Shoftim 5783 – Tzimtzum

If there is a group debating an important matter, who should speak first? The oldest most experienced people in the group? Or the youngest most junior people?

I think that intuitively most people would say the most experienced people. They are likelier to have the right answer. The junior people can speak up if they have something to add that the senior people may not have thought have.

That’s not necessarily the right answer though.

This week’s Torah reading Shoftim, contains a set of laws that in many ways form a constitution of sorts for the Israelite nation as they are getting prepared to enter the promised land. 

There are rules for judges, kings, prophets, requirements for witnesses, rules of war, procedures to be followed in unsolved murders.

This week’s parsha begins a commandment to have a legal system:

שֹׁפְטִ֣ים וְשֹֽׁטְרִ֗ים תִּֽתֶּן־לְךָ֙ בְּכׇל־שְׁעָרֶ֔יךָ אֲשֶׁ֨ר יְי אֱלֹקיךָ נֹתֵ֥ן לְךָ֖ לִשְׁבָטֶ֑יךָ וְשָׁפְט֥וּ אֶת־הָעָ֖ם מִשְׁפַּט־צֶֽדֶק׃

You shall appoint magistrates and officials for your tribes, in all the settlements that your God is giving you, and they shall govern the people with due justice.

We have a famous verse in this week’s parsha that reiterates the importance of having a sound system for administering justice:

צֶ֥דֶק צֶ֖דֶק תִּרְדֹּ֑ף לְמַ֤עַן תִּֽחְיֶה֙ וְיָרַשְׁתָּ֣ אֶת־הָאָ֔רֶץ אֲשֶׁר־ יְי אֱלֹקיךָ נֹתֵ֥ן לָֽךְ       

Justice, justice shall you pursue, that you may thrive and occupy the land that your God is giving you.

The Torah only gives us the barest outline of what’s needed. There is an entire large volume of the Talmud, Sanhedrin, that provides all the details about how the Jewish justice system is supposed to function including details such as number of judges required to judge different types of cases, interrogation of witnesses, procedures that are to be followed.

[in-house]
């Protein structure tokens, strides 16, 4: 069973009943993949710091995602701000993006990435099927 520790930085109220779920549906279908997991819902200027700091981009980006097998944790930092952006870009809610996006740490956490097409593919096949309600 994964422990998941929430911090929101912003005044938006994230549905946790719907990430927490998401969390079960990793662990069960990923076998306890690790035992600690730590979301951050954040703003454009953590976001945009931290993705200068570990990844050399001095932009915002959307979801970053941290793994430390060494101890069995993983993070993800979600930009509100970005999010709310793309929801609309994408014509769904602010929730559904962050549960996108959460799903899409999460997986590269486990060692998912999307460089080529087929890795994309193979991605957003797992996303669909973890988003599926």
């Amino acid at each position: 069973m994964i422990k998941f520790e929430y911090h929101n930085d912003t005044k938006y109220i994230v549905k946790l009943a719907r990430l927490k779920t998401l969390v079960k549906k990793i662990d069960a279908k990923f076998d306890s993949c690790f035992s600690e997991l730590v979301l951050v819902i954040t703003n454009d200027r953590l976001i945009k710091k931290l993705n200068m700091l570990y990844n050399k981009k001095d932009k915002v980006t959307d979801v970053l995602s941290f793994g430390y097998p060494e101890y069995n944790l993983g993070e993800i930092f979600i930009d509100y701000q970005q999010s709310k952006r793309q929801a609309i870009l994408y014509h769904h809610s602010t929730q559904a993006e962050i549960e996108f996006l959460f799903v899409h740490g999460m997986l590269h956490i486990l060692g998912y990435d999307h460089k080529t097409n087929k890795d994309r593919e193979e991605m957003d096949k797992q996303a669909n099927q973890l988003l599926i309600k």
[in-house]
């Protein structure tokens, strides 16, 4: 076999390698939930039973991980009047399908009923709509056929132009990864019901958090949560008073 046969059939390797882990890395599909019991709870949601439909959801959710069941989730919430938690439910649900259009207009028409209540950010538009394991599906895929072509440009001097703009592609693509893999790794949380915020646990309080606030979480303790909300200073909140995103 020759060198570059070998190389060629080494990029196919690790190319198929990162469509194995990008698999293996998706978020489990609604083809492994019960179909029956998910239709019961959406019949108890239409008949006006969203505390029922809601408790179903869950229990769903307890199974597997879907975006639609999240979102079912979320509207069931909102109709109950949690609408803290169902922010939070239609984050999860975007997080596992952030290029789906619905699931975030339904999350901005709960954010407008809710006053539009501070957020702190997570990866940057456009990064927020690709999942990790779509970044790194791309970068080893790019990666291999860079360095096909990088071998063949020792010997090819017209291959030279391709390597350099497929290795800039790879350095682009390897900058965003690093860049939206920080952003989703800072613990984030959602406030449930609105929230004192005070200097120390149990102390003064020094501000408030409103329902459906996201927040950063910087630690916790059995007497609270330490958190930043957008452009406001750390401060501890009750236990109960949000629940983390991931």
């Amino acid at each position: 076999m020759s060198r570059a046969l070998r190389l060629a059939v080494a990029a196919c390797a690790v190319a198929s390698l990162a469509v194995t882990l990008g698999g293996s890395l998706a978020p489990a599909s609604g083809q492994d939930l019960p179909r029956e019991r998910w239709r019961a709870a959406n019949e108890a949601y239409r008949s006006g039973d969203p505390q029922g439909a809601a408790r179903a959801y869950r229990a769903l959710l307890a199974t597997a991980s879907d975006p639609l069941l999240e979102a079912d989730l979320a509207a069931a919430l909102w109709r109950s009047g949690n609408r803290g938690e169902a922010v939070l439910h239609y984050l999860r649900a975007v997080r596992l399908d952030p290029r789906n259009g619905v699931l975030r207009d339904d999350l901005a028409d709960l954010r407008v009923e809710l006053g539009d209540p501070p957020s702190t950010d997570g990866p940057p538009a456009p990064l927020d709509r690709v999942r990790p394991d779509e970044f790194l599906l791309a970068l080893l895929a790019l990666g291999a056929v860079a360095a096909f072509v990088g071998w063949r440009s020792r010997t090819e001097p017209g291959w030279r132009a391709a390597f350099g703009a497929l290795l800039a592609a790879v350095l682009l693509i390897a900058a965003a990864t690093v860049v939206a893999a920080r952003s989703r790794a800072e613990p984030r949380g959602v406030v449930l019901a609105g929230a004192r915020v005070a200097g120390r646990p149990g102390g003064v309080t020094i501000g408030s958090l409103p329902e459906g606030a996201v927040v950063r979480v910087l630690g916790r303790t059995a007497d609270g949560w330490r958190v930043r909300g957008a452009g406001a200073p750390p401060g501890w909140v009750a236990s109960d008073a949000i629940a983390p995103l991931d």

Referring to our original question about who should speak first there is a passage in the Mishnah that says,

דיני ממונות הטמאות והטהרות מתחילין מן הגדול דיני נפשות מתחילין מן הצד

In cases of monetary law, and likewise in the cases of ritual impurity and purity, the judges commence expressing their opinions from the greatest of the judges. In cases of capital law, the judges commence issuing their opinions from the side, where the least significant judges sit.

In the discussion about this Mishnah, the Talmud says,

אמר רבה בריה דרבא ואיתימא רבי הלל בריה דרבי וולס שאני מניינא דבי רבי דכולהו מנינייהו מן הצד הוו מתחלי

Rabba, son of Rava, says, and some say that it was Rabbi Hillel, son of Rabbi Valles, who says: The counting of the vote in the court in the school of Rabbi Yehuda HaNasi is different, as all of their deliberations and the counting of the vote would commence from the side benches

Rabbi Adin Steinsaltz explains why in his commentary. He says it is because Rabbi Yehuda HaNasi was so respected that no one would ever dare contradict him, so therefore they started with the junior people so that Rabbi would go last and not influence the expression of the others.

This is a lesson that’s relevant not only in court cases, but in many others spheres of our life as well.

The kabbahlists, the Jewish mystics, speak of the importance of tzimtzum, contraction.

In Lurianic kabbalah the first step in the creation of the world was tzimtzum, God contracting to create space where the universe could be created. If God filled all the space there was no place for anything else, so the first thing that had to be done was to create space for creation. They make an analogy to rays of light from the sun. Inside the sun rays of light would be invisible, they would not exist, they would simply be part of the sun. It’s only when the rays of light have the sun that they can be perceived as something separate from and independent of the sun.